As the temperature dropped to freezing, Mr Okene, dressed only in boxer shorts, recited the last psalm his wife had sent by text message, sometimes called the Prayer for Deliverance: “Oh God, by your name, save me. … The Lord sustains my life.”

To this day, Mr Okene believes his rescue after 72 hours underwater at a depth of 30 meters (about 100 feet) is a sign of divine deliverance. The other 11 seamen aboard the Jascon 4 died.

Divers sent to the scene were looking only for bodies, according to Tony Walker, project manager for the Dutch company DCN Diving.

The divers, who were working on a neighboring oil field 120 kilometres (75 miles) away when they were deployed, had already pulled up four bodies.

So when a hand appeared on the TV screen Mr Walker was monitoring in the rescue boat, showing what the diver in the Jascon saw, everybody assumed it was another corpse.

“The diver acknowledged that he had seen the hand and then, when he went to grab the hand, the hand grabbed him!” Mr Walker said in a telephone interview Tuesday.

“It was frightening for everybody,” he said. “For the guy that was trapped because he didn’t know what was happening. It was a shock for the diver while he was down there looking for bodies, and we (in the control room) shot back when the hand grabbed him on the screen.”

On the video, there’s an exclamation of fear and shock from Mr Okene’s rescuer, and then joy as the realization sets in. Okene recalls hearing: “There’s a survivor! He’s alive.”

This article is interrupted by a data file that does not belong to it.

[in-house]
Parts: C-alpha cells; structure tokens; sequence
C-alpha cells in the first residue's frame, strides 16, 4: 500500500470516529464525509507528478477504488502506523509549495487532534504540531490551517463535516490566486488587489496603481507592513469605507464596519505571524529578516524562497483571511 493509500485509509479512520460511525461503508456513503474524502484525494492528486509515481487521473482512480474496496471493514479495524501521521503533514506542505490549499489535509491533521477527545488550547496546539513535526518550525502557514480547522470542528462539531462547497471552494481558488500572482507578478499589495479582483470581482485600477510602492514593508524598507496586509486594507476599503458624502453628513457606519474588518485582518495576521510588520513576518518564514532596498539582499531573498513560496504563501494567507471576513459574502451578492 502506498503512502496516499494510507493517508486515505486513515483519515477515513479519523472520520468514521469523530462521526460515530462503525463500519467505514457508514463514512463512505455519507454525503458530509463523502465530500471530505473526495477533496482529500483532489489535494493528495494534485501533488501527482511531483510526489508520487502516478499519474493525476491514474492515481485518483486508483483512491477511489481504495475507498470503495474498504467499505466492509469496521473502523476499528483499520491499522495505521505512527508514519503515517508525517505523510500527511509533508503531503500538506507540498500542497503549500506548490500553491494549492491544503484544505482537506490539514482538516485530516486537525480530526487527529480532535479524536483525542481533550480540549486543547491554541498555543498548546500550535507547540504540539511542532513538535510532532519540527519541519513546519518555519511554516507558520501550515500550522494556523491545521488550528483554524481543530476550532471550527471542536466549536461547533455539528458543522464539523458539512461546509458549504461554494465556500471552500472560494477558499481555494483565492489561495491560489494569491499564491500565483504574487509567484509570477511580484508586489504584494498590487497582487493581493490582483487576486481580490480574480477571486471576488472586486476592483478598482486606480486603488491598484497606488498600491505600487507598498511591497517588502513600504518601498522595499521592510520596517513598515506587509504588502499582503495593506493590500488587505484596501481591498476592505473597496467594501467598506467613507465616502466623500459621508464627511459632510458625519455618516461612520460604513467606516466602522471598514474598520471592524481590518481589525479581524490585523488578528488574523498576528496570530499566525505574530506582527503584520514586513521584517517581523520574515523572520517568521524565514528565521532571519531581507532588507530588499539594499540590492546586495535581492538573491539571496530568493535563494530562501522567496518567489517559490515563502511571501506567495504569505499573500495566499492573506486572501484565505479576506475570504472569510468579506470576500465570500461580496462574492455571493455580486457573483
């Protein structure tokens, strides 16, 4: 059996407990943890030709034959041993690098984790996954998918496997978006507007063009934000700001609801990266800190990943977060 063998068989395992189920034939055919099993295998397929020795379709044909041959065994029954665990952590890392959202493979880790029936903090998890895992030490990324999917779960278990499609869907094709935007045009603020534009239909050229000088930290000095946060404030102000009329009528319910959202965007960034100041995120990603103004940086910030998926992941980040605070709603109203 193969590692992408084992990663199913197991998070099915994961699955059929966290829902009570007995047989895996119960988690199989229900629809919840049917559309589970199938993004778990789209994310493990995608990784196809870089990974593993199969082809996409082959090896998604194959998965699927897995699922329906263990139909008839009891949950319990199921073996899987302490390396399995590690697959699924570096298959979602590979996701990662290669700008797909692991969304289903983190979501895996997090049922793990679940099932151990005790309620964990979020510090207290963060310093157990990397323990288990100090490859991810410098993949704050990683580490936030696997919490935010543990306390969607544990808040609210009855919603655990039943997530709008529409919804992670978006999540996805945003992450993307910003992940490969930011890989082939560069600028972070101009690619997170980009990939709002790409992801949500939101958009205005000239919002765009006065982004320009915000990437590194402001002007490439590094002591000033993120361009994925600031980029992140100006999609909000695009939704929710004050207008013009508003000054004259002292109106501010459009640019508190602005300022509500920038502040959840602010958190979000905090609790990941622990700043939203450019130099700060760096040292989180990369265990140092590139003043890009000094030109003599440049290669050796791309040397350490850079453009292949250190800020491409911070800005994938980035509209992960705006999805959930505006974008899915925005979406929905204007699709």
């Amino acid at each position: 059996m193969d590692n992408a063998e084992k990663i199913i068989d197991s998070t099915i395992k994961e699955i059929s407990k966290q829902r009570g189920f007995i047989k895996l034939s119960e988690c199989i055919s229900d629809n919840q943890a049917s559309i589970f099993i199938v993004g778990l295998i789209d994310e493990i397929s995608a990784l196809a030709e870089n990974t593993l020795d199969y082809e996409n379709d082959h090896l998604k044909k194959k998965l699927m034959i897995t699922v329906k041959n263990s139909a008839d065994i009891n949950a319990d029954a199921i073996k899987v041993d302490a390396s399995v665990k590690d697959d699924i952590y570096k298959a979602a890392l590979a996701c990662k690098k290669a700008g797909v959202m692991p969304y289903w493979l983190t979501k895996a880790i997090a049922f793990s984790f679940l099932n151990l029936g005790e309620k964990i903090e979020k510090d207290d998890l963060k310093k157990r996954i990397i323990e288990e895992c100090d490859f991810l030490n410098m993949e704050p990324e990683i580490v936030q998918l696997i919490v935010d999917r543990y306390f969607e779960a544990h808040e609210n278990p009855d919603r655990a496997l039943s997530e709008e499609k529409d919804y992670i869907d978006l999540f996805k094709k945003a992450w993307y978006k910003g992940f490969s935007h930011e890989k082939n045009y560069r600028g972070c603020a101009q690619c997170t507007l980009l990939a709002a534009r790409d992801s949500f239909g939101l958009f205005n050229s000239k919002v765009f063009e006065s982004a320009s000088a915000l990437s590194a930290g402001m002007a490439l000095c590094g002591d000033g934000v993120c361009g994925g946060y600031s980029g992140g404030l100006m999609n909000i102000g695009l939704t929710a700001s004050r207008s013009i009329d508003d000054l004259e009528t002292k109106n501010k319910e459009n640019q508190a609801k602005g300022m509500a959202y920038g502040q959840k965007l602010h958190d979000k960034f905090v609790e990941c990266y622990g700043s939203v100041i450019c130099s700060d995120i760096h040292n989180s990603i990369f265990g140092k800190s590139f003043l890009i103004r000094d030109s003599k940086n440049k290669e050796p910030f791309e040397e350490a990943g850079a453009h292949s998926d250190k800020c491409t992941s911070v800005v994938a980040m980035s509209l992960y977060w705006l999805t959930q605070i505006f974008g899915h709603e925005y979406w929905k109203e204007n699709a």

Mr Walker said Mr Okene couldn’t have lasted much longer.

“He was incredibly lucky he was in an air pocket but he would have had a limited time (before) … he wouldn’t be able to breath anymore.”

The full video of the rescue captured by divers was released by DCN Diving after a request from The Associated Press. Initially, a shorter version of the rescue emerged on the Internet. The authenticity of the video was confirmed through conversations with DCN employees in the Netherlands. The video showing Mr Okene was also consistent with additional photos of him on the rescue ship. The AP also contacted Mr Okene on Tuesday who confirmed the events.

Mr Okene’s ordeal began around 4:30 a.m. on May 26. Always an early riser, he was in the toilet when the tug, one of three towing an oil tanker in Nigeria’s oil-rich Delta waters, gave a sudden lurch and then keeled over.

“I was dazed and everywhere was dark as I was thrown from one end of the small cubicle to another,” Mr Okene said in an exclusive interview after his rescue with Nigeria’s Nation newspaper.